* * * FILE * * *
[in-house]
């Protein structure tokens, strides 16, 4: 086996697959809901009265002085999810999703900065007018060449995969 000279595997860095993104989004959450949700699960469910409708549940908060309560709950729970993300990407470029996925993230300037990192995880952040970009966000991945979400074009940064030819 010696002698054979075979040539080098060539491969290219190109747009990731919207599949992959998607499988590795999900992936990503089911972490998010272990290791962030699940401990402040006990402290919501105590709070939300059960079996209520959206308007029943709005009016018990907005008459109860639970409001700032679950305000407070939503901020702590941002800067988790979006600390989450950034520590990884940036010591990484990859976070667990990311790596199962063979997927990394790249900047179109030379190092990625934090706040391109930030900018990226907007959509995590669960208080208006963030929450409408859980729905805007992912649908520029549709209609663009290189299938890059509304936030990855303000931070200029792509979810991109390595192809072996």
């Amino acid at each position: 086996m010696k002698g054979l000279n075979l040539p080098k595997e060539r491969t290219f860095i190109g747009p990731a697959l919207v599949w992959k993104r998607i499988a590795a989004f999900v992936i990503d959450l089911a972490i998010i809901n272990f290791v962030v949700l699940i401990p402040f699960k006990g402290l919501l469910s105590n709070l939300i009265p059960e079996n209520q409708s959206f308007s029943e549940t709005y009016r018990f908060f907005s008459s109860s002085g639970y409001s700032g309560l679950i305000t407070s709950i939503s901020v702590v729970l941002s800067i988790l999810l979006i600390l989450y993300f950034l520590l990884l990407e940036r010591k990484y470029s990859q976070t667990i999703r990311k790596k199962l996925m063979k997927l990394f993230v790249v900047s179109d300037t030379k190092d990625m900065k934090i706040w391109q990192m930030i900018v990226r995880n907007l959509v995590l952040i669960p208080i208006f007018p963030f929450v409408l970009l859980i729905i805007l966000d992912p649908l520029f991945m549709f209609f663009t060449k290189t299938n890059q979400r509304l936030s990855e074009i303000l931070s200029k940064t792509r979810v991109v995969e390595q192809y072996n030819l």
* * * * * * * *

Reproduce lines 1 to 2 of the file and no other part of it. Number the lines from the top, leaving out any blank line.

[in-house]
């Protein structure tokens, strides 16, 4: 086996697959809901009265002085999810999703900065007018060449995969 000279595997860095993104989004959450949700699960469910409708549940908060309560709950729970993300990407470029996925993230300037990192995880952040970009966000991945979400074009940064030819 010696002698054979075979040539080098060539491969290219190109747009990731919207599949992959998607499988590795999900992936990503089911972490998010272990290791962030699940401990402040006990402290919501105590709070939300059960079996209520959206308007029943709005009016018990907005008459109860639970409001700032679950305000407070939503901020702590941002800067988790979006600390989450950034520590990884940036010591990484990859976070667990990311790596199962063979997927990394790249900047179109030379190092990625934090706040391109930030900018990226907007959509995590669960208080208006963030929450409408859980729905805007992912649908520029549709209609663009290189299938890059509304936030990855303000931070200029792509979810991109390595192809072996």